|A. Scott Berg|
A. Scott Berg at the 2013 Texas Book Festival
|Born||Andrew Scott Berg
December 4, 1949
|Education||Palisades Charter High School
|Notable works||Lindbergh (1998)
Kate Remembered (2003)
National Book Award
I think a biography is only as interesting as the lives and times it illuminates.
I don't know of a soul who packed more living into 72 years than Charles Lindbergh did.
I developed a mania for Fitzgerald – by the time I'd graduated from high school I'd read everything he'd written. I started with 'The Great Gatsby' and moved on to 'Tender Is the Night,' which just swept me away. Then I read 'This Side of Paradise,' his novel about Princeton – I literally slept with that book under my pillow for two years.
Clark Gable seemed fascinating all his life because there wasn't so much information about him. Today, you're on television all the time.
When most people think of Woodrow Wilson, they see a dour minister's son who never cracked a smile, where in fact he was a man of genuine joy and great sadness.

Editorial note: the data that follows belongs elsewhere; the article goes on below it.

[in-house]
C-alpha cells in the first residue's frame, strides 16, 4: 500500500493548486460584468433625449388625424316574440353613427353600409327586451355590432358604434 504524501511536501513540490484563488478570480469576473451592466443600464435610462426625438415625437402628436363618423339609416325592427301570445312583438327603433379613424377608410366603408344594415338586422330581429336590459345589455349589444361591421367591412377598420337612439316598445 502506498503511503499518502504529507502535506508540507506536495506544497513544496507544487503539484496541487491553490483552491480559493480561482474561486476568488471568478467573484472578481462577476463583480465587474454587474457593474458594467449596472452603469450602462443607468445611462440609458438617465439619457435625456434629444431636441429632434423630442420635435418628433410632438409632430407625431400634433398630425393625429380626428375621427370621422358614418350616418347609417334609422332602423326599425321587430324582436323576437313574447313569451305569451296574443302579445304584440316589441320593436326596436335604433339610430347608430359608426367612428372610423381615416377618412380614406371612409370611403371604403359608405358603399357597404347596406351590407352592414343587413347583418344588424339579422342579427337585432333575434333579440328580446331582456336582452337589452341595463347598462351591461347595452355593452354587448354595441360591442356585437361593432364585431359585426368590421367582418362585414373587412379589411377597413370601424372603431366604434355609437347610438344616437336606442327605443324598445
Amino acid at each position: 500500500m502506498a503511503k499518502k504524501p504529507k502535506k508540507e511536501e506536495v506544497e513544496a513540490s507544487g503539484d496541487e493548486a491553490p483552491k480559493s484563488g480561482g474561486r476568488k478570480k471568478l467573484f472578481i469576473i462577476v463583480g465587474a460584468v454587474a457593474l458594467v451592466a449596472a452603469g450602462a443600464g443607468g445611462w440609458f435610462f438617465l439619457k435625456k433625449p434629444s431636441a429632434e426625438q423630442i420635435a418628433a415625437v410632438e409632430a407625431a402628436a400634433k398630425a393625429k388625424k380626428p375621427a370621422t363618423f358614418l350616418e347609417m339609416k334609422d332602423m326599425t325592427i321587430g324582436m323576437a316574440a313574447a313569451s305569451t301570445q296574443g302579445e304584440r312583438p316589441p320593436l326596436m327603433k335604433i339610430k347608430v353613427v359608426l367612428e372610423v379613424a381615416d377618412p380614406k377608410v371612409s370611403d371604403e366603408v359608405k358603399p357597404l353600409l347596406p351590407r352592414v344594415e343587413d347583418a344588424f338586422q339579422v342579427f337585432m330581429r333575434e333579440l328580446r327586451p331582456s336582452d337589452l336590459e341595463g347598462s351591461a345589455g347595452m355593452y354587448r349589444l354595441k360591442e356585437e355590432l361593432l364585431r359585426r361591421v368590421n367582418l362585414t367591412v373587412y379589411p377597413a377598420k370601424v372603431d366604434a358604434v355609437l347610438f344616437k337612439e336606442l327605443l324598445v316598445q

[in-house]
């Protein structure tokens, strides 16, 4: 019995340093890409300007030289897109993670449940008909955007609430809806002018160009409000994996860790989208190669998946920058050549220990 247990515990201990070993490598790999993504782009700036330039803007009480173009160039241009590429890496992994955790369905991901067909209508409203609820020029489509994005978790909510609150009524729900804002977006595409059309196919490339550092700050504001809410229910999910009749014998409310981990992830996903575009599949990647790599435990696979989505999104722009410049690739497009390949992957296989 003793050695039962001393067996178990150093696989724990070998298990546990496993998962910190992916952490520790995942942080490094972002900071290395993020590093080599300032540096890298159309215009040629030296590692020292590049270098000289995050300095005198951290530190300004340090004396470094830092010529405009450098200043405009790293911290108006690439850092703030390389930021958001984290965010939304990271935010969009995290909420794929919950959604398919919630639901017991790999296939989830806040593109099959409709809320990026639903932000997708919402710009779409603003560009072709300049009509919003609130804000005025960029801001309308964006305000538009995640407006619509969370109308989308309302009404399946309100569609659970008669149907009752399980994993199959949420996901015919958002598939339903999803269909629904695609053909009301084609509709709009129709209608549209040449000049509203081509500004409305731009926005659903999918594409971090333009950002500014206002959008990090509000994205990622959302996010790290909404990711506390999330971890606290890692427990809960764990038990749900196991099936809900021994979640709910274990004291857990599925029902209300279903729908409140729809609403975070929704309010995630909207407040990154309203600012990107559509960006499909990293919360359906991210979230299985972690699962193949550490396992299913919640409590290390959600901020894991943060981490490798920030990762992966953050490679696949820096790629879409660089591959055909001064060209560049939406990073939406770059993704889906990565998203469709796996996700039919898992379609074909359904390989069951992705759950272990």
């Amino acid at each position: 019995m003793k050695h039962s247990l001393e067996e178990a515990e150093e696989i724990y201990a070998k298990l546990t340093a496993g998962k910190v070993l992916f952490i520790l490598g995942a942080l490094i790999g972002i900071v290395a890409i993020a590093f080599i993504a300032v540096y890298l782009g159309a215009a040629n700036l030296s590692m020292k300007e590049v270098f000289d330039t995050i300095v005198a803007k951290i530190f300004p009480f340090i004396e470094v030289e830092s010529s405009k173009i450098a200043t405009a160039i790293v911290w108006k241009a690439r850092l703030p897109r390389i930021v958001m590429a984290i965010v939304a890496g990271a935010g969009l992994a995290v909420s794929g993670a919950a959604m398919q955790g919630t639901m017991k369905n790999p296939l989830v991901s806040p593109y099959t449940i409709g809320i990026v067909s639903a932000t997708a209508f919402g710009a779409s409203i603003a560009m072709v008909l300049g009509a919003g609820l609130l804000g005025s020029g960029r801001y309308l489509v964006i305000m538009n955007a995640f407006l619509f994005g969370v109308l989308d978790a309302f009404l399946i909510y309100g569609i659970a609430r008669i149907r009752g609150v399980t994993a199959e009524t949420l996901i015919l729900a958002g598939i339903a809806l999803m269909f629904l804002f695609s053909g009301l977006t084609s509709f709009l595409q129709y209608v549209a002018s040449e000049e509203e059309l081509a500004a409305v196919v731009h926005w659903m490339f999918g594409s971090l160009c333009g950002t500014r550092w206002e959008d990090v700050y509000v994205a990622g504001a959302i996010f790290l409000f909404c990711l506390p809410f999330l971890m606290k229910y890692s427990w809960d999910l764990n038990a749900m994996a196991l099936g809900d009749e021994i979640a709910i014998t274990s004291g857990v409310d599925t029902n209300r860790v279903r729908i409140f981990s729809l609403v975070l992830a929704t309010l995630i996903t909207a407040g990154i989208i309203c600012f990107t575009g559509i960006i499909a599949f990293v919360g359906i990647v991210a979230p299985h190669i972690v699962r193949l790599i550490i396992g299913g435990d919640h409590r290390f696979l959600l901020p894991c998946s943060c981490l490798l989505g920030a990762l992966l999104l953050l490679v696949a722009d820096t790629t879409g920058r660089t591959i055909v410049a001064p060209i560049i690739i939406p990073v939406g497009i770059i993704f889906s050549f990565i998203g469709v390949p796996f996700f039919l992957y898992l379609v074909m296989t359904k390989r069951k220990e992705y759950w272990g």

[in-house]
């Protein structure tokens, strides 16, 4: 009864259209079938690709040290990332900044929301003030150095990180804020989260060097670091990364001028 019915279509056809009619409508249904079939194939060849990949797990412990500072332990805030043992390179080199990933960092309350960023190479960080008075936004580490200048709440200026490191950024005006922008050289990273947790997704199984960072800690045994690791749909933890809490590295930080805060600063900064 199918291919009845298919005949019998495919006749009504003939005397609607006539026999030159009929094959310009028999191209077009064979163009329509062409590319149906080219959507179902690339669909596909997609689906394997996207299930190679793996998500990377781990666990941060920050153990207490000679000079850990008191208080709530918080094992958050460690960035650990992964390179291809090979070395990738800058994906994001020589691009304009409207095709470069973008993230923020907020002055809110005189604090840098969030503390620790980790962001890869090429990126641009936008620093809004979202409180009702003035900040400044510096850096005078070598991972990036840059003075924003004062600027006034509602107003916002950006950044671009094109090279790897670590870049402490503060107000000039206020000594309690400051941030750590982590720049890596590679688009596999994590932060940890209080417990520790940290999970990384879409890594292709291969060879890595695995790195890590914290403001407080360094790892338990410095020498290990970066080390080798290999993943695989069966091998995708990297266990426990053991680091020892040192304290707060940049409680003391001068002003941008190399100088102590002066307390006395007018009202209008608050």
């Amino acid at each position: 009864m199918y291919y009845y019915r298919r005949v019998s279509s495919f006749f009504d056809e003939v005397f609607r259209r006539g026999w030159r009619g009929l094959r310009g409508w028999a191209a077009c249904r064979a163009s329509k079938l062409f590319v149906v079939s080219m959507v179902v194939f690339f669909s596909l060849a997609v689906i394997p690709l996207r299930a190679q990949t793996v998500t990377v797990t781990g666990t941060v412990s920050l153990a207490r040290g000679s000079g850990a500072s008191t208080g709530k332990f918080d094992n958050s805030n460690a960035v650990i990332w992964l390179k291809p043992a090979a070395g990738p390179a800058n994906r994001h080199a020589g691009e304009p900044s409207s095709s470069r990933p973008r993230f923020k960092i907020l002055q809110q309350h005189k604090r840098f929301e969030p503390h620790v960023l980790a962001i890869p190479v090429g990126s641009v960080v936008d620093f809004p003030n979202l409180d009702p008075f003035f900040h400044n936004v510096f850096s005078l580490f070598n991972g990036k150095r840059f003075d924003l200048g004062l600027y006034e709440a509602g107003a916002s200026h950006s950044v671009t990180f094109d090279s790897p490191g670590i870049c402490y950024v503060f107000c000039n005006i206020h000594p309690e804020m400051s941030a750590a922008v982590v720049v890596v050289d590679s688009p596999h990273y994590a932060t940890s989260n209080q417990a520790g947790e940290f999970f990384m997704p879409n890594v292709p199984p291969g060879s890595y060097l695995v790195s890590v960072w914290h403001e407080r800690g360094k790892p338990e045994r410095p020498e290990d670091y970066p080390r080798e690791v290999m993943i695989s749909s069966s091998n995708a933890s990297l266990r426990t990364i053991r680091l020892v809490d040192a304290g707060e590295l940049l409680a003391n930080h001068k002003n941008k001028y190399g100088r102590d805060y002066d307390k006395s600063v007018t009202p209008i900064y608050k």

I think it is important for readers to know that it is possible to bring intellectualism and idealism to the White House and still be political enough to advance an agenda.
I'm so blessed to have such enlightened parents. It must have been very hard to watch their able-bodied son lock himself up in his old room for most of his 20s.
I like my subjects to be American, and not too dead, so I can interview people who knew them.
There are hundreds of books about Woodrow Wilson, but I have an image of him in my mind that is unlike any picture I have seen anywhere else, based on material at Princeton and 35 years of researching and thinking about him.
After 'Lindbergh,' my publisher asked whom I wanted to write about next. I said, 'There's one idea I've been carrying in my hip pocket for 35 years. It's Woodrow Wilson.'
There is always a certain leap of faith that editors have made with their nonfiction writers. If the trust is broken, things can get very embarrassing for the writers and the publisher.
By the '40s, Sam Goldwyn is a very serious man. By the '50s, he's the dean of American producers. To the end, he was Hollywood's gray eminence.